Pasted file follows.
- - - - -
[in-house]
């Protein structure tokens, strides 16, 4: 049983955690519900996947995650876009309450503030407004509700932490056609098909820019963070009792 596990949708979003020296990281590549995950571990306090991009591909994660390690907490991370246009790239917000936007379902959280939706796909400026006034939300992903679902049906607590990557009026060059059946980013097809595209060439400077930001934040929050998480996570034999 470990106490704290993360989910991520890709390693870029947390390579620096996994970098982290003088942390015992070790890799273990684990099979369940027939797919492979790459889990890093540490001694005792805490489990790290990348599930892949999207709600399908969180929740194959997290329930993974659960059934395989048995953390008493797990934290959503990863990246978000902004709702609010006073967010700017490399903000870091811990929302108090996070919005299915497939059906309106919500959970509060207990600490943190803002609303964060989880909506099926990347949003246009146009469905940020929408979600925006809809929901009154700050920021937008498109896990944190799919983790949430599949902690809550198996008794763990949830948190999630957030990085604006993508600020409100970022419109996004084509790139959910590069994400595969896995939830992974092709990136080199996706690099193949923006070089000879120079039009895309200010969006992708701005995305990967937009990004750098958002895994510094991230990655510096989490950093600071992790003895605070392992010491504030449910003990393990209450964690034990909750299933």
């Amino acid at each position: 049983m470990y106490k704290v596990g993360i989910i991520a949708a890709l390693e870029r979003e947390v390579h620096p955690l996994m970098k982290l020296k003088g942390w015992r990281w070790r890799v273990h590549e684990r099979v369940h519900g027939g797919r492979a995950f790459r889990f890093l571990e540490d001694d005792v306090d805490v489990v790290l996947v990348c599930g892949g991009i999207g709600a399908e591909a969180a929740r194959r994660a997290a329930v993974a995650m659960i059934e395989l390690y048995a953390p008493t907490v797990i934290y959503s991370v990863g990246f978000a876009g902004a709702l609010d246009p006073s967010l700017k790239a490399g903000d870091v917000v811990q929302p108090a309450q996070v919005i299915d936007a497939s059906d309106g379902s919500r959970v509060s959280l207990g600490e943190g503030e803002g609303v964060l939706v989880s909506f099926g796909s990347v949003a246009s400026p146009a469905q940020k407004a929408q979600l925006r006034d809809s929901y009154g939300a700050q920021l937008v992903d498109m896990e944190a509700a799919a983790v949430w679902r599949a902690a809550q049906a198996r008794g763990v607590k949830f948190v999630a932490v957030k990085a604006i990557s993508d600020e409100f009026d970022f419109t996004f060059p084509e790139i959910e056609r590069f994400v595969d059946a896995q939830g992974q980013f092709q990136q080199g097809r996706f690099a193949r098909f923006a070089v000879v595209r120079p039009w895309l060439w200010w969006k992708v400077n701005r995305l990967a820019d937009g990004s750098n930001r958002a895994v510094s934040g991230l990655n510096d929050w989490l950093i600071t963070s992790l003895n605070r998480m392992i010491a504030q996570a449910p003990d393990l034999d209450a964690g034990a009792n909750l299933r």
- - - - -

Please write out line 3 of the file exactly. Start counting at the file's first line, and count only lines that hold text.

């Amino acid at each position: 049983m470990y106490k704290v596990g993360i989910i991520a949708a890709l390693e870029r979003e947390v390579h620096p955690l996994m970098k982290l020296k003088g942390w015992r990281w070790r890799v273990h590549e684990r099979v369940h519900g027939g797919r492979a995950f790459r889990f890093l571990e540490d001694d005792v306090d805490v489990v790290l996947v990348c599930g892949g991009i999207g709600a399908e591909a969180a929740r194959r994660a997290a329930v993974a995650m659960i059934e395989l390690y048995a953390p008493t907490v797990i934290y959503s991370v990863g990246f978000a876009g902004a709702l609010d246009p006073s967010l700017k790239a490399g903000d870091v917000v811990q929302p108090a309450q996070v919005i299915d936007a497939s059906d309106g379902s919500r959970v509060s959280l207990g600490e943190g503030e803002g609303v964060l939706v989880s909506f099926g796909s990347v949003a246009s400026p146009a469905q940020k407004a929408q979600l925006r006034d809809s929901y009154g939300a700050q920021l937008v992903d498109m896990e944190a509700a799919a983790v949430w679902r599949a902690a809550q049906a198996r008794g763990v607590k949830f948190v999630a932490v957030k990085a604006i990557s993508d600020e409100f009026d970022f419109t996004f060059p084509e790139i959910e056609r590069f994400v595969d059946a896995q939830g992974q980013f092709q990136q080199g097809r996706f690099a193949r098909f923006a070089v000879v595209r120079p039009w895309l060439w200010w969006k992708v400077n701005r995305l990967a820019d937009g990004s750098n930001r958002a895994v510094s934040g991230l990655n510096d929050w989490l950093i600071t963070s992790l003895n605070r998480m392992i010491a504030q996570a449910p003990d393990l034999d209450a964690g034990a009792n909750l299933r």